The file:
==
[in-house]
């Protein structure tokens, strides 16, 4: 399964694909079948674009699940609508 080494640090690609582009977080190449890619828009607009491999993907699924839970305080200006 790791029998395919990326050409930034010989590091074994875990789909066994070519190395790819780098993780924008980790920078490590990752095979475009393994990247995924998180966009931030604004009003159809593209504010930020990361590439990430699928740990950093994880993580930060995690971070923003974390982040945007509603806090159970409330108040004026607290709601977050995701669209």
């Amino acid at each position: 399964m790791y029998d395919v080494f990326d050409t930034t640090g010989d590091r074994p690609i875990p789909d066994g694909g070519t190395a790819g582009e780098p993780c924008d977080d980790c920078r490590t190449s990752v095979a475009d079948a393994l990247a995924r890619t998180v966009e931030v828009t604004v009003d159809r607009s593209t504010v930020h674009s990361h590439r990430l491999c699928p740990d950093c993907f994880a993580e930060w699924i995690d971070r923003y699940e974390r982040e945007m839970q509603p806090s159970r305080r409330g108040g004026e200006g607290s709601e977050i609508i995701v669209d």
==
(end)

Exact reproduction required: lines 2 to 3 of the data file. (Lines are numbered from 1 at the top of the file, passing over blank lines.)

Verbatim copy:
């Protein structure tokens, strides 16, 4: 399964694909079948674009699940609508 080494640090690609582009977080190449890619828009607009491999993907699924839970305080200006 790791029998395919990326050409930034010989590091074994875990789909066994070519190395790819780098993780924008980790920078490590990752095979475009393994990247995924998180966009931030604004009003159809593209504010930020990361590439990430699928740990950093994880993580930060995690971070923003974390982040945007509603806090159970409330108040004026607290709601977050995701669209």
């Amino acid at each position: 399964m790791y029998d395919v080494f990326d050409t930034t640090g010989d590091r074994p690609i875990p789909d066994g694909g070519t190395a790819g582009e780098p993780c924008d977080d980790c920078r490590t190449s990752v095979a475009d079948a393994l990247a995924r890619t998180v966009e931030v828009t604004v009003d159809r607009s593209t504010v930020h674009s990361h590439r990430l491999c699928p740990d950093c993907f994880a993580e930060w699924i995690d971070r923003y699940e974390r982040e945007m839970q509603p806090s159970r305080r409330g108040g004026e200006g607290s709601e977050i609508i995701v669209d």